Why do we pay fees on our 401(k) investments? Why are fees different for different funds? And what are we getting for the fee difference between Fund A and Fund B? These are all great questions that you should ask about the funds in your 401(k) plan.
Unfortunately, discussions about fees can quickly get sidetracked into overstated language that winds up obscuring legitimate questions. I think that’s the case with the recent Forbes piece, The Trouble with Target Date Funds. The writer is so intent on proving you are a sucker for investing in a target date fund (or, as he puts it, “not at a genius level”) that he makes a comparison that doesn’t stand up to a moment’s scrutiny – and then argues that you can do it all better yourself.
Comparing Apples to…Anvils?
Bear with me; this part is going to be slightly technical. The writer begins with the fees for a single share class of a BlackRock target date fund that he claims is “typical of the genre.” Actually, I’d argue that it is not even typical of BlackRock’s target date funds – it’s a ‘C’ share class that is rarely found in a defined contribution plan, which is where most target date fund investments are found.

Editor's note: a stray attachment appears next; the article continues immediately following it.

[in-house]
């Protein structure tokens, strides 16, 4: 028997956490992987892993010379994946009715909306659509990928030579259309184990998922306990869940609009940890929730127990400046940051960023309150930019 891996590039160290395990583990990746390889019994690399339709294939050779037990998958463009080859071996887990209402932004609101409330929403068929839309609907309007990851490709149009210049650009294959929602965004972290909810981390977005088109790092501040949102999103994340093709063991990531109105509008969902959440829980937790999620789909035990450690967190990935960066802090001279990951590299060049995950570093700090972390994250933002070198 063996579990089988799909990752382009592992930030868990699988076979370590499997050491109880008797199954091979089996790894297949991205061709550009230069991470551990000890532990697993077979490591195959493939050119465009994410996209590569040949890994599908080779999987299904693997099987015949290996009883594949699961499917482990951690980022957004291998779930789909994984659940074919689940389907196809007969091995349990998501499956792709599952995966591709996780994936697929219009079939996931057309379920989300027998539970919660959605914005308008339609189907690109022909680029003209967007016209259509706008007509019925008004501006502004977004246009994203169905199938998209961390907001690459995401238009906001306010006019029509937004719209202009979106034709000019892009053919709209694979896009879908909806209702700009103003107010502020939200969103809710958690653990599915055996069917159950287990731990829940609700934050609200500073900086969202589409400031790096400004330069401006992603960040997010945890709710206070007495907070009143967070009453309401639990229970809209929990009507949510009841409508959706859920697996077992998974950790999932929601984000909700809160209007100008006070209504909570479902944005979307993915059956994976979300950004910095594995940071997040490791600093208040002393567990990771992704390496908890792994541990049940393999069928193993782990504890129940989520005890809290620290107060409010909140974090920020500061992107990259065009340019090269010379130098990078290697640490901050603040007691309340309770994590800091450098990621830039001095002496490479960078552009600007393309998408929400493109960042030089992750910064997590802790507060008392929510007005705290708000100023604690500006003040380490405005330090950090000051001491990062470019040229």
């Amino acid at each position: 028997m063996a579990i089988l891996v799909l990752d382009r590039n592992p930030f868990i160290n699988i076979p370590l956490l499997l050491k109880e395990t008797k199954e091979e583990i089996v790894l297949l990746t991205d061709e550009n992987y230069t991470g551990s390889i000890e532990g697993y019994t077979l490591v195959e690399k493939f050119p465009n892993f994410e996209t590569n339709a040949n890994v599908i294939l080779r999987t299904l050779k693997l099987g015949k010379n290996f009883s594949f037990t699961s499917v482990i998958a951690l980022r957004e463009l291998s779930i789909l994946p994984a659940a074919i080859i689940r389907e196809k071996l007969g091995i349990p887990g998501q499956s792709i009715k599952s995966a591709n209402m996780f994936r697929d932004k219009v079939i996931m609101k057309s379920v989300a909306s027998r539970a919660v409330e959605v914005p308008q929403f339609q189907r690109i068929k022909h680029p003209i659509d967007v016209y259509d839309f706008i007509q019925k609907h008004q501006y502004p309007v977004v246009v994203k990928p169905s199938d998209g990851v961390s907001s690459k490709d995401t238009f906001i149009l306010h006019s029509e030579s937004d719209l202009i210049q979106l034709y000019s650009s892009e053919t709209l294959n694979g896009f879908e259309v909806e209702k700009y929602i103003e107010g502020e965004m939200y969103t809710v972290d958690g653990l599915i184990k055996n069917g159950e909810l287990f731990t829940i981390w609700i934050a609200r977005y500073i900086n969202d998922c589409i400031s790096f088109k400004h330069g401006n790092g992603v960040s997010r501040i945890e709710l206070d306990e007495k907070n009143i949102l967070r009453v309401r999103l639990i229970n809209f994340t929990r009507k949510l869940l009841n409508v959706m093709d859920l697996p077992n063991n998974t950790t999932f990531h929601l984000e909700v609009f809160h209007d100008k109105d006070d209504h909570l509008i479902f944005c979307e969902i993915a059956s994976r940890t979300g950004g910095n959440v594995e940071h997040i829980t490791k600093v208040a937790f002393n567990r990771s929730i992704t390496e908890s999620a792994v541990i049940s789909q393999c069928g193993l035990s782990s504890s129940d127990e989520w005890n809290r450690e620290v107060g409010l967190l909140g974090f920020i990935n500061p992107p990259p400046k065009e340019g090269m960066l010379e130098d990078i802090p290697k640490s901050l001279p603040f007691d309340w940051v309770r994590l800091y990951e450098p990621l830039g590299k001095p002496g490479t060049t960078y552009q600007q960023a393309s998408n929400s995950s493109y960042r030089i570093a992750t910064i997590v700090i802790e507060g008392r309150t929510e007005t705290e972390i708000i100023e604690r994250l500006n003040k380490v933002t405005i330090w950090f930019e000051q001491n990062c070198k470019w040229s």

The writer is aware that funds have different share classes. (He mentions this in the first paragraph.) The ‘C’ class includes 12b-1 fees and additional advisor fees. A more “typical” share class would be the ‘K’ class, which has substantially lower expenses and no 12b-1 fees.
Next, he compares the BlackRock fund to a low-cost Vanguard alternative. Once again, we need to ask about the comparison: the Vanguard fund is index-based, while the BlackRock fund he chose has an actively managed component. Had he been interested in a more apt comparison, he could have compared the Vanguard fund with BlackRock’s index target date fund, ‘K’ class. He would have found the fee difference very narrow, which would have invited an intelligent discussion of the differences between them.
This is not just semantics. There are different share classes, investment approaches and objectives within target date funds, often even within the same fund family. That’s because not every plan sponsor believes the same things or shares the same goals. Do you believe that active management can produce additional return? Do you want more or less diversification, greater or lesser risk? Choices are available and priced accordingly.